C – Dm7). The concept of "call and response" can be found throughout reggae music, in the vocals but also in the way parts are composed and arranged for each instrument. The emphasis on the "third beat" of the bar also results in a different sense of musical phrasing, with bass lines and melody lines often emphasizing what might be considered "pick up notes" in other genres.


Drums and other percussion

A standard drum kit is generally used in reggae, but the
snare drum The snare drum or side drum is a percussion instrument that produces a sharp staccato sound when the head is struck with a drum stick, due to the use of a series of stiff wires held under tension against the lower skin. Snare drums are often us ...
is often tuned very high to give it a
timbales Timbales () or pailas are shallow single-headed drum The drum is a member of the percussion A percussion instrument is a musical instrument A musical instrument is a device created or adapted to make musical sounds. In pri ...
-type sound. Some reggae drummers use an additional timbale or high-tuned snare to get this sound. Cross-stick technique on the snare drum is commonly used, and tom-tom drums are often incorporated into the drumbeat itself. Reggae drumbeats fall into three main categories: '' One drop'', ''Rockers'', and ''Steppers''. With the ''One drop'', the emphasis is entirely on the backbeat (usually on the snare, or as a side-stick combined with bass drum). Beat one is empty except for a closed high hat commonly used, which is unusual in popular music. There is some controversy about whether reggae should be counted so that this beat falls on two and four, or whether it should be counted twice as fast, so it falls on three. An example played by Barrett can be heard in the
Bob Marley and the Wailers Bob Marley and the Wailers (also known as Bob Marley & the Wailers) were a Jamaican reggae band led by Bob Marley. It developed from the earlier ska vocal group, The Wailers, created by Peter Tosh, Marley, and Bunny Wailer in 1963. By lat ...
song "One Drop". Barrett often used an unusual
cross-rhythm In music Music is the of arranging s in time through the of melody, harmony, rhythm, and timbre. It is one of the aspects of all human societies. General include common elements such as (which governs and ), (and its associated conc ...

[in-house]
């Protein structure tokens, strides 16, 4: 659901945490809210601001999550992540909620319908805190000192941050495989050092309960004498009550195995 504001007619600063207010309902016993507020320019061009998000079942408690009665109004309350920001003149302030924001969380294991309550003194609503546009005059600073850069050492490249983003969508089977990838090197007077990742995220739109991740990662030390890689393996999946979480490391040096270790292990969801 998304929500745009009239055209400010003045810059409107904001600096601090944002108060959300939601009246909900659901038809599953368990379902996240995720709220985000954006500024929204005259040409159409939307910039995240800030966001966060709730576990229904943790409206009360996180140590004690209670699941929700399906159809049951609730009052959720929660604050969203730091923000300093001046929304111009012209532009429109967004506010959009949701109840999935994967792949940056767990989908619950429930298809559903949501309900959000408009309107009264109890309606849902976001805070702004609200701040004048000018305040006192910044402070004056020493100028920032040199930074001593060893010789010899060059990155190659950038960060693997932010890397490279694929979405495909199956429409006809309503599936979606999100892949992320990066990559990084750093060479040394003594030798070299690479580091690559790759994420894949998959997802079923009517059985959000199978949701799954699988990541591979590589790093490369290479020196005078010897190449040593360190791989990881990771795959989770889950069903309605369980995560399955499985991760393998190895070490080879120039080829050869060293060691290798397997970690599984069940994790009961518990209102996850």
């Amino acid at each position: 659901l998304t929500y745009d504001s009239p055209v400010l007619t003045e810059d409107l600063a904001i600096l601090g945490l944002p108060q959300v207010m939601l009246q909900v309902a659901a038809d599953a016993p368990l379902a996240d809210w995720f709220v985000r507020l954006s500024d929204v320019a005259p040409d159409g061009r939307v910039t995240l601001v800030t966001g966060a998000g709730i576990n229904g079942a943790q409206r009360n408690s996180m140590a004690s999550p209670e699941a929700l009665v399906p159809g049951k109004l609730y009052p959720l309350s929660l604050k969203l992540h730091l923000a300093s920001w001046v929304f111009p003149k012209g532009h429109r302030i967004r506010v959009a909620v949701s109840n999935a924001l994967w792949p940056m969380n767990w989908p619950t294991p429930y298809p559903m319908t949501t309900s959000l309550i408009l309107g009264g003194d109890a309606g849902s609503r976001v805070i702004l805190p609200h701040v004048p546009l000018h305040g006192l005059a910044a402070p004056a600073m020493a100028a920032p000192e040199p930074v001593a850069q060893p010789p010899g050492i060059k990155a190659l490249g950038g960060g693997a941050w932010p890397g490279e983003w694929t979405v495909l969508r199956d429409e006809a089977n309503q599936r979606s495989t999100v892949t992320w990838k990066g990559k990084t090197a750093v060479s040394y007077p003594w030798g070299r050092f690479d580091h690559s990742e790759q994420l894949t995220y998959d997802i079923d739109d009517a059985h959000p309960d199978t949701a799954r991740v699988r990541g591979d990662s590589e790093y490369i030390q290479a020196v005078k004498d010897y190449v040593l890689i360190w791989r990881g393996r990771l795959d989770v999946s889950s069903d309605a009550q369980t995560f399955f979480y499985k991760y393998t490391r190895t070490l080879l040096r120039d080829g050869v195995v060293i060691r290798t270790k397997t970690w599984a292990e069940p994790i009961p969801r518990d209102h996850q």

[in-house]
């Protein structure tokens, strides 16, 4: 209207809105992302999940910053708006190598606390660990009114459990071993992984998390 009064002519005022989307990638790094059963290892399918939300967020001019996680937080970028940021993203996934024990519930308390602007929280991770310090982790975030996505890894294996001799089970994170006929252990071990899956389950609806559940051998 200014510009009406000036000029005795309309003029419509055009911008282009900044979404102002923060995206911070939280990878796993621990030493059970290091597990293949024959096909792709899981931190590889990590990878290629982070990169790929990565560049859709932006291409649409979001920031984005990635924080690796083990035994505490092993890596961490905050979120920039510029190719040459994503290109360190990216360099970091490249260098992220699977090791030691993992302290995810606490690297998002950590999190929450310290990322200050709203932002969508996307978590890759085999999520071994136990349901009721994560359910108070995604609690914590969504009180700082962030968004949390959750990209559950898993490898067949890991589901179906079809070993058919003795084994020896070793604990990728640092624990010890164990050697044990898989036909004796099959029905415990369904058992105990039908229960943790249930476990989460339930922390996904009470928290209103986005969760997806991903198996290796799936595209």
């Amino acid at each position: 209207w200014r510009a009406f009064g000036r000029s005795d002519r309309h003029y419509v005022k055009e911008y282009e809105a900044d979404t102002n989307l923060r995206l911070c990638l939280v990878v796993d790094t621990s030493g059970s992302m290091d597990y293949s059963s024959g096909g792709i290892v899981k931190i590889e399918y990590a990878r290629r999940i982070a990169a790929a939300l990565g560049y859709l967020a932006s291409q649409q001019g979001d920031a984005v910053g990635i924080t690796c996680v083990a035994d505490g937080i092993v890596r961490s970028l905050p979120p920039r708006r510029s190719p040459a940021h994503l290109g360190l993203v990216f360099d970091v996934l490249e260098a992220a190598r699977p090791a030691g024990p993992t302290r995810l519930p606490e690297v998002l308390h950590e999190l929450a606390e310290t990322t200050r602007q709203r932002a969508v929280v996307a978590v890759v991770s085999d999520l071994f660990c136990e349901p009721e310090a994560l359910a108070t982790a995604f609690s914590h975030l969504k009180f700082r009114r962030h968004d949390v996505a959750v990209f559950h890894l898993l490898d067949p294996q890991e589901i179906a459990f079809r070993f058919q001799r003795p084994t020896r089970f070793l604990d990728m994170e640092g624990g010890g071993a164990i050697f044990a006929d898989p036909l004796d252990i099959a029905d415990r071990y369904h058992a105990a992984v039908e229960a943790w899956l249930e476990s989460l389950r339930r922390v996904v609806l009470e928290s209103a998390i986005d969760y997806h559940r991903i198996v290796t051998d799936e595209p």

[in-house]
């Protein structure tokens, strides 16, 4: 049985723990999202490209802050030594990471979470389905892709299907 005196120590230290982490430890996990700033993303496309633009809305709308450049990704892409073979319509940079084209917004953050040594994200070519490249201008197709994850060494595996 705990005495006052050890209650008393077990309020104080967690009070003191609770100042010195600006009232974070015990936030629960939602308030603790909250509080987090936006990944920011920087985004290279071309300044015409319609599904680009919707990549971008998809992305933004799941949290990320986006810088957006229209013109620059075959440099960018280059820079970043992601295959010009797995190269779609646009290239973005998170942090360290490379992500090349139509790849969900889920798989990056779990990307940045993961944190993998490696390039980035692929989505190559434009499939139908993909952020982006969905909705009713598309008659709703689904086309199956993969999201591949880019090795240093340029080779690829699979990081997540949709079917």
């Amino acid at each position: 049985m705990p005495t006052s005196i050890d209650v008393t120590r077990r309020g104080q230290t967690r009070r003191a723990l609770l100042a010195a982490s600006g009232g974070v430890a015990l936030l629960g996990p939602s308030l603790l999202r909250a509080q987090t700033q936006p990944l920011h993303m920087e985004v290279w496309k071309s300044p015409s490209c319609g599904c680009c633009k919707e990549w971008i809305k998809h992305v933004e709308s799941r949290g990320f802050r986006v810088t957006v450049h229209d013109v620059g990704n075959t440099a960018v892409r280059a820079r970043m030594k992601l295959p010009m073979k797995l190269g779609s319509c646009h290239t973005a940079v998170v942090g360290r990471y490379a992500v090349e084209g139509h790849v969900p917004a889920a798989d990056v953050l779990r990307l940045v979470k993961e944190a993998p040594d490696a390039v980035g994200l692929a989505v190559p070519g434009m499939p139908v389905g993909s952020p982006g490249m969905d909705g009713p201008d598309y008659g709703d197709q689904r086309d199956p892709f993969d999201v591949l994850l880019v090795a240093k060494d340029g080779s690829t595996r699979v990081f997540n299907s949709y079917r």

cross-rhythm
on the
hi-hat A hi-hat (hihat, high-hat, etc.) is a combination of two cymbals and a pedal, all mounted on a metal stand. It is a part of the standard drum kit used by drummers in many styles of music including rock music, rock, popular music, pop, jazz, and ...

hi-hat
, which can be heard on many recordings by Bob Marley and the Wailers, such as "Running Away" on the '' Kaya'' album. An emphasis on the backbeat is found in all reggae drumbeats, but with the ''Rockers'' beat, the emphasis is on all four beats of the bar (usually on bass drum). This beat was pioneered by
Sly and Robbie Sly and Robbie are a prolific Music of Jamaica, Jamaican rhythm section and production duo, associated primarily with the reggae and Dub music, dub genres. Drummer Sly Dunbar and bassist Robbie Shakespeare teamed up in the mid-1970s after estab ...
, who later helped create the "Rub-a-Dub" sound that greatly influenced dancehall. Sly has stated he was influenced to create this style by listening to American drummer Earl Young as well as other disco and R&B drummers in the early to mid-1970s, as stated in the book "Wailing Blues". The prototypical example of the style is found in
Sly Dunbar Lowell "Sly" Fillmore Dunbar (born 10 May 1952, Kingston, Jamaica) is a drummer, best known as one half of the prolific Jamaican rhythm section and reggae production duo Sly and Robbie. Biography Dunbar began playing at 15 in a band called ...
's drumming on "Right Time" by the Mighty Diamonds. The ''Rockers'' beat is not always straightforward, and various
syncopation Syncopation is a musical term meaning a variety of rhythms played together to make a piece of music, making part or all of a tune or piece of music off-beat. More simply, syncopation is "a disturbance or interruption of the regular flow of rhy ...
s are often included. An example of this is the
Black Uhuru Black Uhuru is a Jamaican reggae Reggae () is a music genre that originated in Jamaica in the late 1960s. The term also denotes the modern popular music of Jamaica and its Jamaican diaspora, diaspora. A 1968 single by Toots and the Maytals ...
song "Sponji Reggae". In ''Steppers'', the bass drum plays every quarter beat of the bar, giving the beat an insistent drive. An example is "Exodus" by Bob Marley and the Wailers. Another common name for the ''Steppers'' beat is the "four on the floor".